Bats are mammals. They account for more than 25 percent of all the mammals on the earth! Bats are the only mammals that can fly. Many Alaskans are unaware that bats live in their state. Alaska is home to five species of bat, with the Little Brown Bat (Myotis lucifugus) being the most common by far. This species is found throughout Southeast, Southcentral
and Interior Alaska. All other bat species are almost
exclusively found in Southeast Alaska. The Big Brown
Bat has only been recorded once in Alaska in 1955, so is
not counted among the five species.
Bats are only found in forested areas; no bats have been found in the treeless regions of the western and Arctic tundra or Aleutian Islands. Being nocturnal animals, bats sleep during the day and hunt and feed during the night. Alaska bats feed on insects such as moths, mosquitoes, beetles, mayflies, caddis flies and midges. The decreasing length of summer nights at high latitudes reduces foraging opportunities and thereby caloric intake, which potentially limits the distribution of these mammals. Bats are not blind. They can see better than humans at night, however echolocation is their most important sense when hunting.
Bats may roost in multiple areas depending on the time of day, their pregnancy status, prey availability, etc. Because many bats choose to roost or nest in hidden areas such as closets, attics or the eaves of buildings, occasionally humans come into contact with bats.
The little brown bat is a small mammal with a body length of 3 - 31/2 inches and weighing approximately 1/8 to 1/2 an ounce. The wingspan of little brown bats range from 6 - 8 inches. As their name suggests little brown bats are glossy brown above with a light buff color below. These bats can live 20 to 30 years. In summer the little brown bat inhabits trees, bat houses, and buildings, usually choosing a hot attic, where nursery colonies of hundreds and even thousands form. Less frequently colonies form beneath tar paper, siding, shingles, or other similar sheltered spots,. In the west colonies have been found beneath bridges and in caves. Single males have been found in attics, behind shutters under bark, in rock crevices, behind siding and under shingles. Groups of males occasionally occur in caves.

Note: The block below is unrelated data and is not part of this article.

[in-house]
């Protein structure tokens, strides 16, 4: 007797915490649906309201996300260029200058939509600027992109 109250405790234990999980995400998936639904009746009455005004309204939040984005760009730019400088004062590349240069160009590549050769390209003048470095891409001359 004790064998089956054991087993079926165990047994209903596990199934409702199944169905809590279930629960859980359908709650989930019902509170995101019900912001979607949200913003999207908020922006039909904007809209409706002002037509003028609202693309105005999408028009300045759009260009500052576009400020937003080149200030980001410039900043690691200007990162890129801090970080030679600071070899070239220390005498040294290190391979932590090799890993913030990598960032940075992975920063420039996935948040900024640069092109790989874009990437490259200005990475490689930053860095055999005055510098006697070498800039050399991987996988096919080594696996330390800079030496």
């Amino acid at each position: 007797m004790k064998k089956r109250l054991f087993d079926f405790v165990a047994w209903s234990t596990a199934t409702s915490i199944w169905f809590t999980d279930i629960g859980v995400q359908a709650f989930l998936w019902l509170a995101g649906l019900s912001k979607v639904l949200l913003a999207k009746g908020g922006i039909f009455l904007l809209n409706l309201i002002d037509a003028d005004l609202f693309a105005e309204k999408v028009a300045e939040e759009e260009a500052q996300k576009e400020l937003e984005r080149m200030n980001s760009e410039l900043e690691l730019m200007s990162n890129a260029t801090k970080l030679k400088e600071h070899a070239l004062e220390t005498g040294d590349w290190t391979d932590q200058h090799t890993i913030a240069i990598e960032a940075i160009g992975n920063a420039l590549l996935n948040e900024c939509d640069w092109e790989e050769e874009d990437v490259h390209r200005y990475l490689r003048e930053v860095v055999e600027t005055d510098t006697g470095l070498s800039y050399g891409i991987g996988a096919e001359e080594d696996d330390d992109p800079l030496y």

The silvered-haired bat is a medium-size bat. It's dark brown-black hairs are tipped with silver giving it an icy appearance. The silver-tipped hairs do not extend to the face or neck. Their ears are short, rounded and without fur. The silver-haired bats are migratory, and sometimes migrate in groups. There are several records of groups of weary bats descending upon ships at sea. Some bats netted during summer months and banded were recaptured over 100 miles away! A typical day roost for the silver-haired bat is the space behind a piece of loose bark on a tree. Individuals have also been found in woodpecker holes and on bird's nests. During migration they may be encountered in a wide variety of other shelters. Although they may appear in any kind of building, they favor open sheds, garages, and outbuildings rather than enclosed attics. They frequently rest in a pile of slabs, lumber, railroad ties, or fence posts, especially when migrating through the prairies where shelters are scarce.
Keen's myotis is a medium-sized, long-tailed bat, found near coastal forests in the US in Washington state and Alaska. It roosts in caves, rock crevices, tree cavities, and under tree bark in the summer, sometimes in small colonies. Larger groups of Keen’s myotis form colonies to hibernate together in the winter, sometimes alongside other species of bats. Unfortunately for the homeowner, they will roost in buildings and attics as well. Like many bats, Keen’s myotis hunt insects at night and are most active shortly after sunset and shortly before dawn.
he long-legged bat primarily inhabits forested mountain regions, where it roosts in trees, rock crevices, cracks and crevices in stream banks, and in buildings. It also may be found in streamside and desert habitats in some areas. This bat emerges early in the evening when it is still twilight, and it is a rapid, direct flier that pursues prey over relatively long distances through, around, and over the forest canopy. This species is active throughout most of the night, although there is a peak of activity in the first 3-4 hours after sunset. It is moderately gregarious in maternity colonies and during swarming in late summer and hibernation. Hibernation sites include caves and mine tunnels. There usually are more males than females at hibernation sites. The ability to fly at cool temperatures may enable this species to extend the prehibernation period of activity. The long-legged bat feeds primarily on moths, although it also consumes other, primarily soft-bodied invertebrates, including flies, termites, lacewings, wasps, true bugs, leafhoppers, and small beetles.
The California bat feeds on small flying insects, primarily flies, moths, and beetles. Its foraging strategy consists of locating and feeding in concentrations of insects where its slow maneuverable flight allows it to capture several insects in quick succession over a short distance.